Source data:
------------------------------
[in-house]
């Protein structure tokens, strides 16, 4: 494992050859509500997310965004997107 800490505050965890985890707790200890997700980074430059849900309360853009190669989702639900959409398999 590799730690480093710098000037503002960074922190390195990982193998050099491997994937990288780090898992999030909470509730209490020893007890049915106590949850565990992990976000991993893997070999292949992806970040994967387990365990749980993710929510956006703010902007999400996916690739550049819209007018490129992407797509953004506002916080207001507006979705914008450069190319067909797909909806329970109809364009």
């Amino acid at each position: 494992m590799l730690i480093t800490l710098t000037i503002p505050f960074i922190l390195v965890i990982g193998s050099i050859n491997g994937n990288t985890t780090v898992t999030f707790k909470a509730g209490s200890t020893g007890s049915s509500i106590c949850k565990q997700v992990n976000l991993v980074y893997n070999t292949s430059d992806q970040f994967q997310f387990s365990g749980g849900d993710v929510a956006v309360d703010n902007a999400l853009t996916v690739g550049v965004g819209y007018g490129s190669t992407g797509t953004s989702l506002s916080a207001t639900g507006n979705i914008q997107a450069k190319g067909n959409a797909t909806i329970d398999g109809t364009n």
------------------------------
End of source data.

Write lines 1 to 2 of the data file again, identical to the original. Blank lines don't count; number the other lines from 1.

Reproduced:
[in-house]
């Protein structure tokens, strides 16, 4: 494992050859509500997310965004997107 800490505050965890985890707790200890997700980074430059849900309360853009190669989702639900959409398999 590799730690480093710098000037503002960074922190390195990982193998050099491997994937990288780090898992999030909470509730209490020893007890049915106590949850565990992990976000991993893997070999292949992806970040994967387990365990749980993710929510956006703010902007999400996916690739550049819209007018490129992407797509953004506002916080207001507006979705914008450069190319067909797909909806329970109809364009």